• Eliminates geographic, transportation and physical distancing barriers.
  • Observing a patient performing exercise in their own environment enables the practitioner to better personalize a program specific to each patient’s space and equipment availability.
  • Convenient for those who do not live close to the clinic.
  • Safe, effective treatment method for immunocompromised individuals.

While TeleRehab does not replace in-person appointments, it allows us to maximize what we can do in the current situation and can be a useful tool for all moving forward.

We have partnered with Phzio to provide virtual Physiotherapy and Chiropractic services. Phzio is a simple, easy-to-use platform that is HIPPA compliant. Take a look to see what a TeleRehab session can look like:


Commonly Asked Questions about TeleRehab:

What is the difference between Virtual Care, Telehealth and TeleRehab?

For the most part, all these terms means the same thing. Virtual Care and Telehealth are umbrella terms for remote healthcare, while TeleRehab is specific to physiotherapy.

What is TeleRehab?

TeleRehab specifically refers to the delivery of physiotherapy remotely, including all aspects of patient care including assessment and diagnosis, treatment, maintenance, consultation, education, training and injury prevention.

How does it work?

The most common method for TeleRehab is videoconferencing (Zoom, FaceTime, etc.), but can also include email, phone calls and apps.

Is it appropriate for everyone?

During the initial consultation, the patient and physiotherapist will jointly decide if TeleRehab is appropriate. Physiotherapists have a duty to the patient to disclose if they feel the patient is not suitable for remote therapy.

Is it covered by my benefits/ extended health insurance?

Most major extended health benefits plans, such as SunLife and Manulife cover TeleRehab. Coverage is dependent on the plan you have, so it is advised to check with your provider to determine the coverage.

What do I need?

For most appointments:
• A webcam is needed for the video chat—either on a computer, laptop, tablet or smartphone.
• A quiet, private room that has strong internet connection.
• Clothing that is suitable for a Physiotherapy appointment.

Is TeleRehab effective?

There have been many research studies over the past 10 years looking at the effectiveness of remote therapy/TeleRehab, they have shown that diagnostic accuracy, functional results and patient satisfaction to be comparable to traditional face-to-face therapy (Russell T. 2011, Cottrell M.A, 2018 & Owuso-Akyaw K.A., 2019).

The Last Thing You Need to Know About TeleRehab:

Not every person or every condition is perfectly suited to TeleRehab. However, the risk of COVID-19 transmission in most cases outweighs the benefits of in-clinic manual therapy. This is the most effective way for us to continue supporting your rehabilitation and health goals despite the restrictions currently in place.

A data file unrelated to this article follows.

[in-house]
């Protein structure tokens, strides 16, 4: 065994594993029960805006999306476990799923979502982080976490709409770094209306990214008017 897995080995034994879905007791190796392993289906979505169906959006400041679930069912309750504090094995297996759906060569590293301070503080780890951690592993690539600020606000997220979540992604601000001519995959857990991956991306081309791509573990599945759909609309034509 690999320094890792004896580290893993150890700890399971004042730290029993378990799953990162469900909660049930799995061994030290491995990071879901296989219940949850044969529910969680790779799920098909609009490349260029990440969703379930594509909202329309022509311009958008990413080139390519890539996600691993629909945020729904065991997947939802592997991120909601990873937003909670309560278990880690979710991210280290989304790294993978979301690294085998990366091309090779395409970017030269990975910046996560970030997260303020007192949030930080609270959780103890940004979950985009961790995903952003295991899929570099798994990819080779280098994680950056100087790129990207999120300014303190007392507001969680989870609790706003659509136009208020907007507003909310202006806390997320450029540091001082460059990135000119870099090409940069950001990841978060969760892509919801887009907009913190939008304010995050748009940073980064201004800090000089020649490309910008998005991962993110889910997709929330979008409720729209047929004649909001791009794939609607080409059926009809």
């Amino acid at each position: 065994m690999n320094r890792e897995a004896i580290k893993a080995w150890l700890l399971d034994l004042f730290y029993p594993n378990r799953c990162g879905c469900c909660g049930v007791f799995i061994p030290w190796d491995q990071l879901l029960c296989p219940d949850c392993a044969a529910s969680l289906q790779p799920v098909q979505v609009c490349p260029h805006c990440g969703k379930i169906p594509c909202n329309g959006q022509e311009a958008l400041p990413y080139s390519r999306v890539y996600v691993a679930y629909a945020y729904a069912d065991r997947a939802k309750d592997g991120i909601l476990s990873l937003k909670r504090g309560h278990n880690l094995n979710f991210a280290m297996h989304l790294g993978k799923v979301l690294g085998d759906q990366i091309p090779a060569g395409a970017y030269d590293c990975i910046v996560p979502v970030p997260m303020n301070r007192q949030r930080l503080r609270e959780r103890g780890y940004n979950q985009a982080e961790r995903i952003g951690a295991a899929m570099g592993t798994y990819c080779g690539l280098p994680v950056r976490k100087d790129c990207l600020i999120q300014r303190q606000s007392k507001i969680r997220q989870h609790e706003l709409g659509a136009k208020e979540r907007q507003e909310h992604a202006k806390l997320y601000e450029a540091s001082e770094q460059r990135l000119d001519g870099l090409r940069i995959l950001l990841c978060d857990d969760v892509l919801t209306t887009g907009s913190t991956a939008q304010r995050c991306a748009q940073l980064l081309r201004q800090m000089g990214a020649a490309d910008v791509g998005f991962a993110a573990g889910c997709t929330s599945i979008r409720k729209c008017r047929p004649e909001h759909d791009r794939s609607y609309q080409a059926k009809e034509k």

We provide evidence-based and highly effective care. This means we use techniques that have been shown, in research studies, to be effective. If you’re still not sure this is an effective form of therapy, Take a few minutes to review the research studies yourself. We’ve listed them here for you.

Mbada, C., Olaoye, M., Ayanniyi, O., Johnson, O., Odole, A., & Dada, O. (2017). Comparative Efficacy of Clinic-Based and Telerehabilitation Application of Mckenzie Therapy in Low-Back Pain. Archives of Physical Medicine and Rehabilitation, 98(10), e46-e47.

Azma, K., RezaSoltani, Z., Rezaeimoghaddam, F., Dadarkhah, A., & Mohsenolhosseini, S. (2018). Efficacy of tele-rehabilitation compared with office-based physical therapy in patients with knee osteoarthritis: a randomized clinical trial. Journal of telemedicine and telecare, 24(8), 560-565.

Mani, S., Sharma, S., & Singh, D. K. (2019). Concurrent validity and reliability of telerehabilitation-based physiotherapy assessment of cervical spine in adults with non-specific neck pain. Journal of telemedicine and telecare, 1357633X19861802.

Cottrell, M. A., Galea, O. A., O’Leary, S. P., Hill, A. J., & Russell, T. G. (2017). Real-time telerehabilitation for the treatment of musculoskeletal conditions is effective and comparable to standard practice: a systematic review and meta-analysis. Clinical rehabilitation, 31(5), 625-638.

Nelson, M., Bourke, M., Crossley, K., & Russell, T. (2020). Telerehabilitation is non-inferior to usual care following total hip replacement—a randomized controlled non-inferiority trial. Physiotherapy, 107, 19-27.

As part of the Remote Therapy program, we will be rolling out different initiatives to help support you during these times. We are trying to foster a more collaborative approach and would love your input and feedback.

“Coming together is a beginning. Keeping together is a process. Working together is success.” ~ Henry Ford